CHARLOTTE, NC (WBTV) - The leader of Charlotte-Mecklenburg Schools unveiled his recommendations Tuesday afternoon to cut $100 million from the school district's 2011-12 operating budget.
Superintendent Peter C. Gorman unveiled his budget plan at a meeting of the Charlotte-Mecklenburg Board of Education.
A handout detailing Gorman's proposed budget calls for a total of $100,122,498 in reductions.
The plan calls reducing more than half the number of Bright Beginnings pre-kindergarten class, eliminating teacher assistants for first and second grades, and increasing class sizes by two students in grades four through 12. In addition, 1,516 employees would be laid off.
Tuesday night Gorman said he couldn't yet say how many of the 1516 employees would be teachers, but he said it would be "hundreds and hundreds."
Under the plan, $10.4 million would be trimmed from the Bright Beginnings program which currently includes five pre-kindergarten centers and 14 elementary schools in the Charlotte Mecklenburg School system. The program is free of charge to eligible four year olds and includes free transportation for most and serves meals.
"None of us wants to make these cuts," Gorman said. "But we have to. So we've approached this challenge by asking ourselves: What will do the least harm? We can't have larger classes, fewer teachers, fewer electives and less pre-kindergarten preparation without affecting student achievement."
CMS says the cuts are necessary because of anticipated declines in state and local funding which are the two primary sources for the CMS operating budget.
In addition, federal funding from the American Recovery and Reinvestment Act, which has sent the states nearly $38 billion since 2008, is ending. Thirty-five states are projecting budget gaps, with 21 – including North Carolina -- anticipating gaps of 10 percent or more. North Carolina's preliminary budget estimate shows a gap of $3.7 billion.
The state has asked all areas to plan for a budget reduction ranging from five to 15 percent. For CMS, a five percent cut in state funding would be $52 million; 10 percent is $93 million and 15 percent is $125 million. If Mecklenburg County offers a similar reduction, those amounts could increase.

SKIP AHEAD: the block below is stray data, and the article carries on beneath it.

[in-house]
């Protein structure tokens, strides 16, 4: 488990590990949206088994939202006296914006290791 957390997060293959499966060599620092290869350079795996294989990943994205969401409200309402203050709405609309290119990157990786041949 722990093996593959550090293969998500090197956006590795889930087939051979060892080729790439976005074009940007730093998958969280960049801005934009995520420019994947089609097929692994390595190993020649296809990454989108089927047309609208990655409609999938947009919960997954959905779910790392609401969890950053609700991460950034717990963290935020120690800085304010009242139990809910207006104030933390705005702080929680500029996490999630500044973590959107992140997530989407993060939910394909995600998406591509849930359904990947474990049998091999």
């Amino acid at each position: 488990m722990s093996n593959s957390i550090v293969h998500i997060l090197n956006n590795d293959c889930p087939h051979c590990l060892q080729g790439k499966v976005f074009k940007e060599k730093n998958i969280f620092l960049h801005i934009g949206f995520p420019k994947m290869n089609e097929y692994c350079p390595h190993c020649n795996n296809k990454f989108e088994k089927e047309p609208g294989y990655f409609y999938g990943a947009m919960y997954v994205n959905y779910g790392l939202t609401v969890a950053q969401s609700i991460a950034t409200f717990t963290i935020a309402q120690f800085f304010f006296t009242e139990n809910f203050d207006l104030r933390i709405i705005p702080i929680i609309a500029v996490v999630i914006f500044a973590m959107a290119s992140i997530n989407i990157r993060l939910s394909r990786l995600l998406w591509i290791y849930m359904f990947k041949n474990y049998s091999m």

CMS is making the budget recommendation earlier than usual because some of the changes will affect students and CMS employees. Gorman asked the Board to make decisions on those changes by Jan. 25.
Some of the cuts requiring an early decision is the district's recommendation to change the weighted-student staffing formula from 1.3 to 1.25, which would reduce the number of teachers. Weighted-student staffing assigns a larger weight to students in poverty, because they require more resources to keep up with other students. Weighted-student staffing allows the funding to follow the students, which can mean more resources and more teachers for high-poverty schools.
A second recommendation requiring an early decision is proposed changes in bell schedules, which would allow the district to use its buses more effectively. Gorman told the Board that these changes should be made early so families can make adjustments and the transportation department can design new bus routes.
A third recommendation would reduce the number of Bright Beginnings classes to 70 from 175. An early decision would allow affected families to plan, and would also give other preschool providers time to expand their programs to address the increased need.
The Board is expected to vote on those three proposals at its next meeting, which is Jan. 25.
Gorman is also recommending eliminating all money for middle school sports, which barely survived being cut in last year's budget.
One surprise from Tuesday's meeting: Gorman is not recommending cutting all magnet school busing. Many had expected him to do so.
Cuts that aren't voted on in the next school board meeting will be voted on sometime over the next six months.
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